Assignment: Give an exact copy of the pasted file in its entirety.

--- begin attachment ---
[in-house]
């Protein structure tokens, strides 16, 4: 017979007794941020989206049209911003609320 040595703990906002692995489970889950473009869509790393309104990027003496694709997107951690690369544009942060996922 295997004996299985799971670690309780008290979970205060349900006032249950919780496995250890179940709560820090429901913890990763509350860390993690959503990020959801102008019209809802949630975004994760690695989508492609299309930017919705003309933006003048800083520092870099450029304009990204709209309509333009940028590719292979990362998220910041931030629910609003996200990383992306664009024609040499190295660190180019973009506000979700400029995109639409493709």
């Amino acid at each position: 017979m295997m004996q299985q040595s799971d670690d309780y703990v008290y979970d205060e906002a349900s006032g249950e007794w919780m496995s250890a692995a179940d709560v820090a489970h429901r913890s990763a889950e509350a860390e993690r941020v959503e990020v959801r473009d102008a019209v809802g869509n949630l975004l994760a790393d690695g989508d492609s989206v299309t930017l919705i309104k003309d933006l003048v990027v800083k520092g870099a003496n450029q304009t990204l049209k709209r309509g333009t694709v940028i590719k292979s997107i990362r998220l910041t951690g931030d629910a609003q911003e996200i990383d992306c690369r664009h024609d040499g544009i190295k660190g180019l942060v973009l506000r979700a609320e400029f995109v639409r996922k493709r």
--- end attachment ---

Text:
[in-house]
């Protein structure tokens, strides 16, 4: 017979007794941020989206049209911003609320 040595703990906002692995489970889950473009869509790393309104990027003496694709997107951690690369544009942060996922 295997004996299985799971670690309780008290979970205060349900006032249950919780496995250890179940709560820090429901913890990763509350860390993690959503990020959801102008019209809802949630975004994760690695989508492609299309930017919705003309933006003048800083520092870099450029304009990204709209309509333009940028590719292979990362998220910041931030629910609003996200990383992306664009024609040499190295660190180019973009506000979700400029995109639409493709």
């Amino acid at each position: 017979m295997m004996q299985q040595s799971d670690d309780y703990v008290y979970d205060e906002a349900s006032g249950e007794w919780m496995s250890a692995a179940d709560v820090a489970h429901r913890s990763a889950e509350a860390e993690r941020v959503e990020v959801r473009d102008a019209v809802g869509n949630l975004l994760a790393d690695g989508d492609s989206v299309t930017l919705i309104k003309d933006l003048v990027v800083k520092g870099a003496n450029q304009t990204l049209k709209r309509g333009t694709v940028i590719k292979s997107i990362r998220l910041t951690g931030d629910a609003q911003e996200i990383d992306c690369r664009h024609d040499g544009i190295k660190g180019l942060v973009l506000r979700a609320e400029f995109v639409r996922k493709r």